A cavalcade of English life from New Year's Eve 1899 until 1933 seen through the eyes of well-to-do Londoners Jane and Robert Marryot. Amongst events touching their family are the Boer War,... See full summary »
A cavalcade of English life from New Year's Eve 1899 until 1933 seen through the eyes of well-to-do Londoners Jane and Robert Marryot. Amongst events touching their family are the Boer War, the death of Queen Victoria, the sinking of the Titanic and the Great War. Written by
Jeremy Perkins <email@example.com>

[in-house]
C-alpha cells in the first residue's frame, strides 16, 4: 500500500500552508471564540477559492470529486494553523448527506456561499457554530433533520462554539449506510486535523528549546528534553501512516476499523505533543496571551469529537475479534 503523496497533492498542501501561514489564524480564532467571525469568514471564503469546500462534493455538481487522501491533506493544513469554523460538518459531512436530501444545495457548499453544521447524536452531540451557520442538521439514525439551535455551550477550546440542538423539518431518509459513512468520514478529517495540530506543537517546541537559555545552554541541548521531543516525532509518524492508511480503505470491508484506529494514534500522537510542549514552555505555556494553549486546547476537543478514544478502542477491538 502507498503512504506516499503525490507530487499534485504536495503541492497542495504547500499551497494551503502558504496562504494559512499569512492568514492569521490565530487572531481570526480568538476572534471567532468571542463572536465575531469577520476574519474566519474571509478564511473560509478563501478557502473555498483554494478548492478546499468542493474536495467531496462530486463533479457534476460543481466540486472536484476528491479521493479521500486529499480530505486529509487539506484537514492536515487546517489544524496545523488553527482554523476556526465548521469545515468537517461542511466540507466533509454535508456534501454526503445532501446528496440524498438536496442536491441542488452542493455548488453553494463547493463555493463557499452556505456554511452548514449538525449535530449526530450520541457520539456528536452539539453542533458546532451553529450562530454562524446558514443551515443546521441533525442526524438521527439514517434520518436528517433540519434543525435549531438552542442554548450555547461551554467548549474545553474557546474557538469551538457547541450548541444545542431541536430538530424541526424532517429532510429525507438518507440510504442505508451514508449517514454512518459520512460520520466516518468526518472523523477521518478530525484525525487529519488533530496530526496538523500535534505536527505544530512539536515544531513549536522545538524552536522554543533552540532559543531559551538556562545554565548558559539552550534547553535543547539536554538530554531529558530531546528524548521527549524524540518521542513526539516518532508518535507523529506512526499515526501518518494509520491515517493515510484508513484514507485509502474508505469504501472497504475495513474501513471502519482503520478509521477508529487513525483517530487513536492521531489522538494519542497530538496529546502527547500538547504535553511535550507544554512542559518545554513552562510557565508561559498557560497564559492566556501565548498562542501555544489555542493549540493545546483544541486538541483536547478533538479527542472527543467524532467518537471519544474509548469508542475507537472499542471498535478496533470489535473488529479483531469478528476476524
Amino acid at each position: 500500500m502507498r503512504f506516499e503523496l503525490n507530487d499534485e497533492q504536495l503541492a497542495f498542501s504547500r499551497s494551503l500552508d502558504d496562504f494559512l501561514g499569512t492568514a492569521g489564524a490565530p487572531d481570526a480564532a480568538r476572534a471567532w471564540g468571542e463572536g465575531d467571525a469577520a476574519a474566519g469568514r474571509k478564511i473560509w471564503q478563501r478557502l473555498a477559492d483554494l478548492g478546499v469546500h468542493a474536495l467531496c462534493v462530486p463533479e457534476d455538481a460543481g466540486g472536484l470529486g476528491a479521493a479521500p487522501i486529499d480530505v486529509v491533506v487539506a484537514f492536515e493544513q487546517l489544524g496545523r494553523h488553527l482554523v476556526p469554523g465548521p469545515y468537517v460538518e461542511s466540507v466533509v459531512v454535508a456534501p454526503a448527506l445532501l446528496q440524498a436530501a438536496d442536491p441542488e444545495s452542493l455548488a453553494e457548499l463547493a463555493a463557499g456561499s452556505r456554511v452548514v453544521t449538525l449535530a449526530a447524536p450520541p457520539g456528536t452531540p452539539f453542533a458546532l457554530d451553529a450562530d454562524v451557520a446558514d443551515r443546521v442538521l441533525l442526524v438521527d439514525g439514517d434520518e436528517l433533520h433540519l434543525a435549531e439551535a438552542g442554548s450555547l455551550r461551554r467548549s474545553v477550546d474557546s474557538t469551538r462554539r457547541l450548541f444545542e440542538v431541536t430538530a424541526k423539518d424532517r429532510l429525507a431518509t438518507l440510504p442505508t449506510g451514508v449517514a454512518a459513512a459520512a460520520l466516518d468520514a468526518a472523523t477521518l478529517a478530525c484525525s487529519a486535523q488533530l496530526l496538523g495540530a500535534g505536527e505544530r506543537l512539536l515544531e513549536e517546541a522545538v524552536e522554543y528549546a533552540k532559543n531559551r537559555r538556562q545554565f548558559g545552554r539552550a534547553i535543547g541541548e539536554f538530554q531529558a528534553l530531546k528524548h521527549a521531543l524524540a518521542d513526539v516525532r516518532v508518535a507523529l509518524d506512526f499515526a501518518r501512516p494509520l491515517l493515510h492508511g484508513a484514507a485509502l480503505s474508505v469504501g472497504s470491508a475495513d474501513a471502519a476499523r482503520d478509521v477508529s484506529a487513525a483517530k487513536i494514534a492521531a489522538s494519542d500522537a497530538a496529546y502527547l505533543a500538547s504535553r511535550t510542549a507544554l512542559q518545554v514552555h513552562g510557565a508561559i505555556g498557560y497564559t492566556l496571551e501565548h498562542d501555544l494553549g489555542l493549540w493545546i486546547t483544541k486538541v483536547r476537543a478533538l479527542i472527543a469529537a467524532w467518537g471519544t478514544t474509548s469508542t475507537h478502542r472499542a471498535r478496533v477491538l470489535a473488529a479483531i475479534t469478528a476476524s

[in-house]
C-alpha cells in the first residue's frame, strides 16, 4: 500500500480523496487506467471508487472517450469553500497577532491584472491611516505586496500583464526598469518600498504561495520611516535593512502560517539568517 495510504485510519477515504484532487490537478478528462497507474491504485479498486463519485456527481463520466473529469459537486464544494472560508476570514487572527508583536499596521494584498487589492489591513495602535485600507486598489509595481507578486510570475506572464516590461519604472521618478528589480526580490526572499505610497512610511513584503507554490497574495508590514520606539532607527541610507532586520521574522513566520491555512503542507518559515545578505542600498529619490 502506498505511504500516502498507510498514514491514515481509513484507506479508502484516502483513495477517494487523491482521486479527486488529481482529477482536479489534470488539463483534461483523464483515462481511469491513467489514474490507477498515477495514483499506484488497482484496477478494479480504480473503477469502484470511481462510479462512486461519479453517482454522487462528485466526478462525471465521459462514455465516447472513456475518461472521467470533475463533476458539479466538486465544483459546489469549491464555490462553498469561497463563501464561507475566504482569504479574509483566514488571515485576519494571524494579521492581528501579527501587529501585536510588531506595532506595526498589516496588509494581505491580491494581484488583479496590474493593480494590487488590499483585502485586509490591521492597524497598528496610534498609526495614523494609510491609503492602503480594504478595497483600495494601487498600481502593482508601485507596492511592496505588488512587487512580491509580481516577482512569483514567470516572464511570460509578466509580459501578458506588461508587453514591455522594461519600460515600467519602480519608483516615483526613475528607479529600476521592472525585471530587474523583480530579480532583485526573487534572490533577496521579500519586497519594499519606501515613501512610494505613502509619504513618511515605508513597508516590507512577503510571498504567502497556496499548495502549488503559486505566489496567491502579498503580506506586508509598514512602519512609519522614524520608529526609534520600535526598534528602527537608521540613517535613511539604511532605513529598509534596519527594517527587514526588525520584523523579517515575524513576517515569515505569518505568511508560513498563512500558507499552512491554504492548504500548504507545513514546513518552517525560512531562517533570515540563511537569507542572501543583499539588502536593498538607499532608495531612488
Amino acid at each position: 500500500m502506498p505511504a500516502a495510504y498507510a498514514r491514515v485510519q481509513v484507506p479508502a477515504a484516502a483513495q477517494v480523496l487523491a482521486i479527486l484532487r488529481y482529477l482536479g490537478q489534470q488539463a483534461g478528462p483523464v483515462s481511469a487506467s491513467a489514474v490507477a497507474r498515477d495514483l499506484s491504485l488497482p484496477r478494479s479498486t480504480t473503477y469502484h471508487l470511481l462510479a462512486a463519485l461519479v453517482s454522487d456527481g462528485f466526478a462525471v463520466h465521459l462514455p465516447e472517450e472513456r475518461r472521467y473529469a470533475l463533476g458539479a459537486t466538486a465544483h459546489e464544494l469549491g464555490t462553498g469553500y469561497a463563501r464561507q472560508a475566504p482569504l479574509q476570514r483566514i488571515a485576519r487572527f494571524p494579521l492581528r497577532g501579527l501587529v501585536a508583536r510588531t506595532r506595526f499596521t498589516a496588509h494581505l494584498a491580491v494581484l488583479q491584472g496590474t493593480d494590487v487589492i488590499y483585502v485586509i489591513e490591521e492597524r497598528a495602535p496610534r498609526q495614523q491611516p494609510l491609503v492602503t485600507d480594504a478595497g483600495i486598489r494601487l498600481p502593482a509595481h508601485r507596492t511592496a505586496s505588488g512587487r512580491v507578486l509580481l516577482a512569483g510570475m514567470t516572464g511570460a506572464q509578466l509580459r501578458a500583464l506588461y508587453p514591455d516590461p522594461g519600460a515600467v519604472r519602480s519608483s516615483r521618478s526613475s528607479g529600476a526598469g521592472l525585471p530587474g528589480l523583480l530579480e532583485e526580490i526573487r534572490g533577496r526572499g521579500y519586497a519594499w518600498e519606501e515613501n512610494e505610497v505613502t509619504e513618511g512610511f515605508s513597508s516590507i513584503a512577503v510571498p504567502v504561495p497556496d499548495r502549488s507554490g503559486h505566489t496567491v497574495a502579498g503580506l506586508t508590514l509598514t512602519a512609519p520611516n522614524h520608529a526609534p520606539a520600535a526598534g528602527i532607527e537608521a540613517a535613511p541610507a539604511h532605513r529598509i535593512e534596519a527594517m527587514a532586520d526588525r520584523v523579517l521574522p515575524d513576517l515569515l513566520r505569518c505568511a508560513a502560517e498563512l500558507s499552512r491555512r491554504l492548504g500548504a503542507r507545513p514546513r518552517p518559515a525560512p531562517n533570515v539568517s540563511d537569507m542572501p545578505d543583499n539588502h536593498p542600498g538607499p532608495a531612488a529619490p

If you want to know what the twentieth century looked like to people in the early thirties, this is the film to watch. Two families - upstairs and downstairs - go through the events of the Boer War, the Edwardian age, the First World War and its aftermath, ending in the "chaos and confusion" of the depression. The film seems to be fairly closely based on the original Drury Lane theatre production (many of the cast are the same). So when Binnie Barnes delivers "Twentieth Century Blues" (excellently) this is presumably how Coward wanted it sung. Noel Coward's clipped dialogue can't always carry the weight of the themes, and the nobility of the upper-class couple gets a bit wearing, but there are fascinating glimpses of a music hall performance and an Edwardian seaside concert party. The film races through thirty eventful years, and one or two of the tragedies are predictable, but the period detail is terrific. The film is well worth catching.
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